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Amid Heroin Crisis, GOP Contenders Reframe Addiction as a Health Issue

February 02, 2016
Several Republican presidential candidates have responded to the heroin crisis by calling for treating low-level drug use with health services instead of prison time, reports Al Jazeera.

Several Republican presidential candidates have responded to the heroin crisis by calling for treating low-level drug use with health services instead of prison time, reports Al Jazeera; “last month in New Hampshire, GOP contenders unveiled several ideas — although few with detailed plans — to treat heroin addiction via rehabilitation, from placing more emphasis on drug prevention and targeting drug dealers instead of users to expanding recovery programs.”

It’s hard to ignore the factor of race in considering the mainstream conservative support for compassionate, public health-based responses to the heroin problem today, which is seen as a white issue, in contrast with the harsh, punitive responses to crack, perceived as an African American drug, during the War on Drugs era.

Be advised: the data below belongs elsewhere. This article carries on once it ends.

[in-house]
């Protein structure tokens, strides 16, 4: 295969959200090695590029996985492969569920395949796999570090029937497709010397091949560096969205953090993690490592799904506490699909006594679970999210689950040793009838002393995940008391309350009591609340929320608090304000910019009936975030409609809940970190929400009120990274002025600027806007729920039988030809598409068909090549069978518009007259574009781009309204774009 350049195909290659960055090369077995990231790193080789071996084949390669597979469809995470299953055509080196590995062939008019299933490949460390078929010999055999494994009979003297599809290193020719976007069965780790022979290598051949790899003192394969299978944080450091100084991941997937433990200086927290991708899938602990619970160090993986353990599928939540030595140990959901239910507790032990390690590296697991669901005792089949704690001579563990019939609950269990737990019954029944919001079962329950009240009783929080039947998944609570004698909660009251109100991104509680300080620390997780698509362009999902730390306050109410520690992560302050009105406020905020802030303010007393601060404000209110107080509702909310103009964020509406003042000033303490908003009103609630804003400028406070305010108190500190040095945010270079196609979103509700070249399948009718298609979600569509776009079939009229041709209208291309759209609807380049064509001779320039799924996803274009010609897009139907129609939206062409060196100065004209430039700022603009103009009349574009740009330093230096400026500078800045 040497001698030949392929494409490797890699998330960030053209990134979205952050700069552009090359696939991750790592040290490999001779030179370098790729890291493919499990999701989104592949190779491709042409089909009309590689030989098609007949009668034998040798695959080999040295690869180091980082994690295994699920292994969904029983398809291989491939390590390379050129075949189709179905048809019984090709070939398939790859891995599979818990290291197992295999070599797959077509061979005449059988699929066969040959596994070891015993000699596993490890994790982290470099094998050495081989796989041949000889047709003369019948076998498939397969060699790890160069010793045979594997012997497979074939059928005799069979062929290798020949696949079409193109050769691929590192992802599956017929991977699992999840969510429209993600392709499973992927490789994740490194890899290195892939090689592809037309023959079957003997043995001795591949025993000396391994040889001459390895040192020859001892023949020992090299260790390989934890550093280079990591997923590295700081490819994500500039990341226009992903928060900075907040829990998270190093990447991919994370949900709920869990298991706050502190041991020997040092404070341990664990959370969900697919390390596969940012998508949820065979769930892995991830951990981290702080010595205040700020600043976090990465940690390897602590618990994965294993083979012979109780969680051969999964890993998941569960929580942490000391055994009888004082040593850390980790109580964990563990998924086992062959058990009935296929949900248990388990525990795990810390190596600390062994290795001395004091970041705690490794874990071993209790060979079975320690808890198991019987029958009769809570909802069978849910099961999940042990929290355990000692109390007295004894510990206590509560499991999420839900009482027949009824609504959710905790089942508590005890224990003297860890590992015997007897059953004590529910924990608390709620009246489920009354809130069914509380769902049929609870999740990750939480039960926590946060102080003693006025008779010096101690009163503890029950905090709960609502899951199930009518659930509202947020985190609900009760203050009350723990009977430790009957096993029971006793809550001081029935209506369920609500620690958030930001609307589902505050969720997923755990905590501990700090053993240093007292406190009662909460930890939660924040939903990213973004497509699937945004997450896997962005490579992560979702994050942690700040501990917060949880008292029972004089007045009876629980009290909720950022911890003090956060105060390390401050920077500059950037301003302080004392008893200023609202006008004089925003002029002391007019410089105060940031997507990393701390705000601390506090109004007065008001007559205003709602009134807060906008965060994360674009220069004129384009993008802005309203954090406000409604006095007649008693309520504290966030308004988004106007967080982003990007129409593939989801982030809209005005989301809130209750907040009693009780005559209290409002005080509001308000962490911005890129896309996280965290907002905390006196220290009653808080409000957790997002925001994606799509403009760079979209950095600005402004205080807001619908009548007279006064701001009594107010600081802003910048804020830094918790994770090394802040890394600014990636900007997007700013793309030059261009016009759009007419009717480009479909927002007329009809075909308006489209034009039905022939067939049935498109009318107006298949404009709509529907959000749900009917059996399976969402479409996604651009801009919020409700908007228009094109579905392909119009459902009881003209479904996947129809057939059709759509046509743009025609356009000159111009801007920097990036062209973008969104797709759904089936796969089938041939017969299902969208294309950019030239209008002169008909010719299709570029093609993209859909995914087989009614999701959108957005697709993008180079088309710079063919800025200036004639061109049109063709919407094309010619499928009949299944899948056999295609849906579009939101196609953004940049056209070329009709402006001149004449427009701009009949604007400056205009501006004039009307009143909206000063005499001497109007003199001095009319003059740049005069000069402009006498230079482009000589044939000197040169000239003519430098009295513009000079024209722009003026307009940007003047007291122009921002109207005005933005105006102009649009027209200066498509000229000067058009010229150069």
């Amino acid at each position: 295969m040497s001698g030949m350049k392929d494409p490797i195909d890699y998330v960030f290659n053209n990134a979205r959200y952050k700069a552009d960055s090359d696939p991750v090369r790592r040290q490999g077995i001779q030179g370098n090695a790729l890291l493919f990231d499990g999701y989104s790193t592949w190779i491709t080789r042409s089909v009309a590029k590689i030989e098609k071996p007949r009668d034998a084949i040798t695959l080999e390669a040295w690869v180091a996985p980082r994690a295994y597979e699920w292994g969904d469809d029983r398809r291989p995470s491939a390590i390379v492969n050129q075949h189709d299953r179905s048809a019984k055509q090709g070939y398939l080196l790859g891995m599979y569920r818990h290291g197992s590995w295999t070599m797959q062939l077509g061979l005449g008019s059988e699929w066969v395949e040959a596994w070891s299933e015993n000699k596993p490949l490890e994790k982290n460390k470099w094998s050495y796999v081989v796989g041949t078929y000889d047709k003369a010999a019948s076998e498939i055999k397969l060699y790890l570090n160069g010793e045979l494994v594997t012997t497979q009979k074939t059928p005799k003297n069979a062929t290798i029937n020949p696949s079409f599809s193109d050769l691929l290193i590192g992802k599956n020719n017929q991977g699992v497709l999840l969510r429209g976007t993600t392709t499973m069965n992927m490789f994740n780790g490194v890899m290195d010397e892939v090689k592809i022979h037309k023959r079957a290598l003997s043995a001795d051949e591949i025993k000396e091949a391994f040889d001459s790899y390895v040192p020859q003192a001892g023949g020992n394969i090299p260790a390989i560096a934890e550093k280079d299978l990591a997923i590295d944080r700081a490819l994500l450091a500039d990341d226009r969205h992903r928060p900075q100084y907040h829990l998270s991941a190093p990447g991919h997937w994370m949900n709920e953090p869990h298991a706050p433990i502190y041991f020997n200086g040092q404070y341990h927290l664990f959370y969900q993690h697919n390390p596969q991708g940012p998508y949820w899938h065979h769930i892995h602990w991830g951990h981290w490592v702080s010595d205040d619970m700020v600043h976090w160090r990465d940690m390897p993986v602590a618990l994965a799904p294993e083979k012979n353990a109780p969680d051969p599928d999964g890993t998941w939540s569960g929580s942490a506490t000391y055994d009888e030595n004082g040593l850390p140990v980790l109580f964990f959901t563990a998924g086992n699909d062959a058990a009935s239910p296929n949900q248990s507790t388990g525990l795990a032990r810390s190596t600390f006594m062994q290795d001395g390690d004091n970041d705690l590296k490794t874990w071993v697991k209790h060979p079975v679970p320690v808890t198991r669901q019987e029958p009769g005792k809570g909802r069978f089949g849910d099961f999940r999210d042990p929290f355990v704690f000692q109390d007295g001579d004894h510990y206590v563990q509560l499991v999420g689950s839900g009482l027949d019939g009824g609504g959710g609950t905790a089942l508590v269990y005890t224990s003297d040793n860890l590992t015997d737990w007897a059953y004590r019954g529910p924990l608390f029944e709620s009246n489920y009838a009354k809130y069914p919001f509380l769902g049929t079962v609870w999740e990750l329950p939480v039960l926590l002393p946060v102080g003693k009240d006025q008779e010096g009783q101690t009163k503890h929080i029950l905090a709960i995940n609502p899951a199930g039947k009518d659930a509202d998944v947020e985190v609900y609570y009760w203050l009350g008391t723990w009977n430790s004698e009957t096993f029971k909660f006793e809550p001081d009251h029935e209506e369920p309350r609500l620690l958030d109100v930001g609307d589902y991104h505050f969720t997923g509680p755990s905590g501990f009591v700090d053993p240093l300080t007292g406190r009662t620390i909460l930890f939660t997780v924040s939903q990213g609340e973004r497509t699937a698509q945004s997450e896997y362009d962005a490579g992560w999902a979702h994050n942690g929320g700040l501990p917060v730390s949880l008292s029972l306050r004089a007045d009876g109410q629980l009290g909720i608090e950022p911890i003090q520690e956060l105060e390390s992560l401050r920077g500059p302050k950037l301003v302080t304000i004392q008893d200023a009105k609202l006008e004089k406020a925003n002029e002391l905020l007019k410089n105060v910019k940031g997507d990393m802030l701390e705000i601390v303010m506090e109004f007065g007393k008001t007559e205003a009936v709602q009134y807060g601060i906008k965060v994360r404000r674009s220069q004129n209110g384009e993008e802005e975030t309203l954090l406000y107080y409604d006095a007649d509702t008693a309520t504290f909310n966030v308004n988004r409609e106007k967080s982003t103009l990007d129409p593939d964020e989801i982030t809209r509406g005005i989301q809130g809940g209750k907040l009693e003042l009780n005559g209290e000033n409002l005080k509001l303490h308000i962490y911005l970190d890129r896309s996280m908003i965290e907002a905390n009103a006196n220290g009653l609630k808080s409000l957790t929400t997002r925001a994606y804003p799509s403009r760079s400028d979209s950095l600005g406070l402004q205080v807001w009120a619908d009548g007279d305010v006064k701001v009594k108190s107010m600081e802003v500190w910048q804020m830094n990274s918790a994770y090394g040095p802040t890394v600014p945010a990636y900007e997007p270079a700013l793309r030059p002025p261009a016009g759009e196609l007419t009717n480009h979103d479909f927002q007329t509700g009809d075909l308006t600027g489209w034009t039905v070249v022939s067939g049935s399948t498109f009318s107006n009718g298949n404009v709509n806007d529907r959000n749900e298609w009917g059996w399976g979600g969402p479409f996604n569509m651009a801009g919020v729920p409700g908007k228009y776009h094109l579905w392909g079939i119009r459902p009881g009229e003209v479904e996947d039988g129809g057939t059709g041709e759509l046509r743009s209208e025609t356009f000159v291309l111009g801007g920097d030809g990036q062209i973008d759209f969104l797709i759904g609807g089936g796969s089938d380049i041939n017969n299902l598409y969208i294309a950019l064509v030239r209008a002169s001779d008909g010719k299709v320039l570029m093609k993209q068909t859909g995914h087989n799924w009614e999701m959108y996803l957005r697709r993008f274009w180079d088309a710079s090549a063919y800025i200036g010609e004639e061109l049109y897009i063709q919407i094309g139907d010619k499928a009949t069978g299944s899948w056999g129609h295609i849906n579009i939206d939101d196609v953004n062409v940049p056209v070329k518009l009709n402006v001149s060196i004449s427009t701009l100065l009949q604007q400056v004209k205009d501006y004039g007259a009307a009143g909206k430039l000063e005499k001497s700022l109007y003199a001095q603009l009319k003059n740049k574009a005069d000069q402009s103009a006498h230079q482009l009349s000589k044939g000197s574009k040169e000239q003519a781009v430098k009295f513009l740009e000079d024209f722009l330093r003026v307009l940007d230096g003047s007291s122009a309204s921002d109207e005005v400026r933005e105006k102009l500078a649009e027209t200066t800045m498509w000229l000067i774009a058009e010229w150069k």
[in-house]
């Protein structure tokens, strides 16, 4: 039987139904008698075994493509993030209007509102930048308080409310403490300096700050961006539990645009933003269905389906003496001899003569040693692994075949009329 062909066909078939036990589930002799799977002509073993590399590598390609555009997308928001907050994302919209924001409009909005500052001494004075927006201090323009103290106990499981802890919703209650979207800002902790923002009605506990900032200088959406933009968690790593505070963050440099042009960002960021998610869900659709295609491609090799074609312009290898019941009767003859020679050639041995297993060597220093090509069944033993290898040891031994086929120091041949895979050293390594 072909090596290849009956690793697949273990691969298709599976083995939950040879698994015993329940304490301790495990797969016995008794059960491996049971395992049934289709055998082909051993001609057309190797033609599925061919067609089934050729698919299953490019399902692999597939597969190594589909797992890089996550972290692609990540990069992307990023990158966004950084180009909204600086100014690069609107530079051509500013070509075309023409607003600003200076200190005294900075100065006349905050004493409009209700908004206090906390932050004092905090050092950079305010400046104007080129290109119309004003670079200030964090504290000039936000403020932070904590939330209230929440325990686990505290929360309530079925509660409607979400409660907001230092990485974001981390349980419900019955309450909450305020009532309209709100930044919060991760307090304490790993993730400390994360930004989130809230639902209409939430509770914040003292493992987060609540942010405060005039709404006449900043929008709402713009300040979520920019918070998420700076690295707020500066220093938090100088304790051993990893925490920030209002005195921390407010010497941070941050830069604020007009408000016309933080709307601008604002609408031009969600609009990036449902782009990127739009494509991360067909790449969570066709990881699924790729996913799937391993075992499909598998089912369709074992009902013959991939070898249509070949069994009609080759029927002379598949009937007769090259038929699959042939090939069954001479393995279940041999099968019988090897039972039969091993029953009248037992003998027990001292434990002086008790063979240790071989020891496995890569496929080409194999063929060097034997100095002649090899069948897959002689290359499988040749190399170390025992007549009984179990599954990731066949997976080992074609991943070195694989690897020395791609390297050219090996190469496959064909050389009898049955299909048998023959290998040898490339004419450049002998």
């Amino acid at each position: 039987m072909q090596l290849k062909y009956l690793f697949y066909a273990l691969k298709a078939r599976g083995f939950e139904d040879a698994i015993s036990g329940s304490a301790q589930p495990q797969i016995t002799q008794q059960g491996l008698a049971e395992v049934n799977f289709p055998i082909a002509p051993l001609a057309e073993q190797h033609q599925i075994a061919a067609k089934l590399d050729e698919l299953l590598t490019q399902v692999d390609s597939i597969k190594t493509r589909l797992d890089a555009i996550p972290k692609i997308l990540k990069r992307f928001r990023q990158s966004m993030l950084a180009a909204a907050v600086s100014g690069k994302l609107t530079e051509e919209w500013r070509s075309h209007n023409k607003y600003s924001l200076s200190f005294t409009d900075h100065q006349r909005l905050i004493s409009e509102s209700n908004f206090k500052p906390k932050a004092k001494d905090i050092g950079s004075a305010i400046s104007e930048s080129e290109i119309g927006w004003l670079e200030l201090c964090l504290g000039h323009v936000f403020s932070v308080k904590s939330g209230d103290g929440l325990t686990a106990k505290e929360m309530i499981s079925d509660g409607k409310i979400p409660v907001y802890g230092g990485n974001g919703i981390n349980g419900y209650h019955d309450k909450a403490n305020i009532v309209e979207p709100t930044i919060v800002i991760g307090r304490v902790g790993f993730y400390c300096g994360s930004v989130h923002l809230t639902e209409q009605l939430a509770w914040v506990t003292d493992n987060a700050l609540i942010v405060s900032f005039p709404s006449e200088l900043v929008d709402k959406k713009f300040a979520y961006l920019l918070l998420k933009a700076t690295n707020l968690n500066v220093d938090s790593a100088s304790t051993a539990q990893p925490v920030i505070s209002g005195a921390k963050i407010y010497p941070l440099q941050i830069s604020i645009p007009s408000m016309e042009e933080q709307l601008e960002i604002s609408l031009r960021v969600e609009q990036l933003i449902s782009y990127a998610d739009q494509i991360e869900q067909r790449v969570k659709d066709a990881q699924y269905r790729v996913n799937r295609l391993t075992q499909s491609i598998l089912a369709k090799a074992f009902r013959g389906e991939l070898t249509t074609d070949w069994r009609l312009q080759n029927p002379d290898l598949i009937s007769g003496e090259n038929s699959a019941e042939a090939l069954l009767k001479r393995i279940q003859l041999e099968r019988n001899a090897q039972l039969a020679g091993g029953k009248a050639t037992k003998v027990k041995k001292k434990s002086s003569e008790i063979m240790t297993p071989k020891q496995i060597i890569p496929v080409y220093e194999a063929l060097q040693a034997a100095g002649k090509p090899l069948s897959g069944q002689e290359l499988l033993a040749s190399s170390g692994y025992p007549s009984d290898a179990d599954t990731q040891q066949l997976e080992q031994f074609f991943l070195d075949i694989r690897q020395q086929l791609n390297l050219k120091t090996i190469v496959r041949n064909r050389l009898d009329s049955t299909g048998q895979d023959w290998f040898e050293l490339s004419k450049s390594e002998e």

A study published in JAMA Psychiatry in July 2014 showed that nearly 90 percent of recent heroin users were white. And about 75 percent of new users came from rural or suburban areas, many in states that are GOP strongholds.

“Given that we have a drug problem now perceived as a white problem, although no one articulates it that way, there is a greater openness to thinking about the problem more broadly, to showing compassion,” said Marc Mauer, the executive director of The Sentencing Project, a group that advocates for reduce incarceration rates. “By comparison, in the 1980s, when crack emerged on the scene, it was very much perceived as a black drug. In that case, Congress and state legislatures raced in record time to implement very harsh, punitive policies.”

Read the full article in Al Jazeera.

 
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